Skiing is inherently dangerous, and one of the more dangerous sports we undertake on a regular basis. Although I'm always reminding people that skiing is much safer than driving your car to work, it's still important to be aware of the dangers so we can be vigilant while skiing the slopes. Not only is an accident or an injury painful and a terrible way to spend your vacation, it can also be expensive and sometimes very complicated. No one is ever planning to get hurt but it's important to realize that many of us may be doing things that are indirectly increasing our chances of possibly getting hurt.
First and foremost is your gear. A helmet is so important to wear, plus nowadays there are many different styles and colors; and since nearly everyone wears one you don't have to worry about not looking cool either. It's also so important to make sure your skis and your boots fit well and are the right size. Skis that are too long or too short can be ineffective at turning and result in a dangerous accident, boots that don't fit can have similar issues plus more. If your boots are too tight you could damage your nerves and toes, but if they're too loose they could create ankle problems or even worse a broken leg. You also want your ski bindings to be tuned properly to your ski level, height, and weight. If you're not familiar with DIN setting, take your skis to your local ski shop and they'll tune them up for you perfect. If the DIN setting is too high for your level of skiing, they may not pop off your feet during a bad fall and result in an ACL tear. If the DIN setting is too low, your skis may pop off right as you're performing your first high-intensity turn on Claude's Couloir, sending you tumbling into the dangerous rocks below. And don't forget your ski goggles! The sun's light is very strong and damaging to your eyes, and when its reflecting off the snow it's twice as bad, so protect your eyes! I've seen first hand a tourist suffering from snow-blindness, which happens when the eyes are over exposed and actually become sunburned. She could not see and it was very very scary for her; even when assured that her vision would come back, it was an incredibly difficult experience for her.
Be careful when skiing, there are so many other people around! It's important to always ski defensively, as if you were driving, always on the lookout for out of control skiers. There are rules and laws governing the ski slopes, just like on the highways in your car, and we must obey them. One of the more important rules is that the downhill skier has the right of way. Just like when you're driving a car, it's your job to stay in control and not collide with the skier in front of you. And if you do, you have to stop and exchange information. Or at least make sure everyone is okay and there is no need to exchange information. If you stop on the ski slope, make sure you pull over to the side. And when you're done with your break and ready to get going again, make sure to look uphill before merging into traffic.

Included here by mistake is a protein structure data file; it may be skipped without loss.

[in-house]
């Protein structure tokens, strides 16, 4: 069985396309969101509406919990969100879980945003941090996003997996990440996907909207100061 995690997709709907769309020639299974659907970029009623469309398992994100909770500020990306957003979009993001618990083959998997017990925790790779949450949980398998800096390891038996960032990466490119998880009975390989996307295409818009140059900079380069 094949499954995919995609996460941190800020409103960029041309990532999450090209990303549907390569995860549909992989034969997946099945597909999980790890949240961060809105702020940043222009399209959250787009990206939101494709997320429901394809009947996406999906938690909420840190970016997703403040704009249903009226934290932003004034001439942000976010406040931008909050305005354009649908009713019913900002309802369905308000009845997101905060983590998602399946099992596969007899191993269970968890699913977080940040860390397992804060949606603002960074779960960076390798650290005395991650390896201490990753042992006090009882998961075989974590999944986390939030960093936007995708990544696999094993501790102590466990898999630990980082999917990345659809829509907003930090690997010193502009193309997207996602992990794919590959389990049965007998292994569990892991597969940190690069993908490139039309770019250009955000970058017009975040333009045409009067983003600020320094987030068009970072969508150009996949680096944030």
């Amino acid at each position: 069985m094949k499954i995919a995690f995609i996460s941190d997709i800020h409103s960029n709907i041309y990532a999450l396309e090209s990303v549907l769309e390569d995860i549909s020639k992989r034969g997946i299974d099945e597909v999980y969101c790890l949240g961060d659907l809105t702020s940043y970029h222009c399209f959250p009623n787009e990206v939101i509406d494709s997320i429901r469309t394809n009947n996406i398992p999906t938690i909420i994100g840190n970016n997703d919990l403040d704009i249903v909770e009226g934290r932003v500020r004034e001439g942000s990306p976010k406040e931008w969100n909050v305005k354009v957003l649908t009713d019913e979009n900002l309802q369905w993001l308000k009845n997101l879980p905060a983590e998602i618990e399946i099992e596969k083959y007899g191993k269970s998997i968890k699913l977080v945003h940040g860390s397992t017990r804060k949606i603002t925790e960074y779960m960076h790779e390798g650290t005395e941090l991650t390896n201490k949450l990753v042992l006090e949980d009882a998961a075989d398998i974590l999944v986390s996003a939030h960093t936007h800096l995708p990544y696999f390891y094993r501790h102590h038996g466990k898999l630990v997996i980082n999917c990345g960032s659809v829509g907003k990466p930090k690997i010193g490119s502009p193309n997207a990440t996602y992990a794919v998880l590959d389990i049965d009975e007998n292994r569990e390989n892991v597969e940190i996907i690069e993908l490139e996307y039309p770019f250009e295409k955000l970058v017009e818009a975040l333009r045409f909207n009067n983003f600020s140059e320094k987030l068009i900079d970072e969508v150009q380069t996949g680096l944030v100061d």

Make sure to ski at your ability level! Remember, Green Circle runs are for beginners, Blue Square runs are for intermediate skiers, and the Black Diamond runs are for advanced skiers. Telluride also has Double-Black and Double-Black EX, taking the rating up another level to Expert Only and Extreme Terrain. Be very careful on the Extreme Terrain, as to gain this rating a run must have 20+ foot cliffs or a pitch steeper than 50 degrees! And make absolutely sure you obey all signs, ropes, and closures. Many closures are there for a reason, and who knows why the roped off powder run you're considering sneaking into is closed. At most resorts it could be as simple as there just isn't enough snow on the ground and Ski Patrol doesn't want you hitting rocks or logs. Or, like at Telluride, it could be avalanche terrain and they are still mitigating the risk using dynamite and sneaking in could put you at severe risk of explosions or avalanches. Dropping any boundary into the backcountry is extremely dangerous at Telluride and the risks are infinite. You could lose your pass, get caught in an avalanche, hit a rock or a tree, get caught on top of a large cliff with no safe exit, or worse. And there is no Ski Patrol to come help you out if you do find yourself in a dangerous situation. So remember to obey all the ropes and closures, and if you have any questions feel free to ask Ski Patrol! They've seen it all, to be sure, so don't feel nervous that your question isn't appropriate. They are there to help!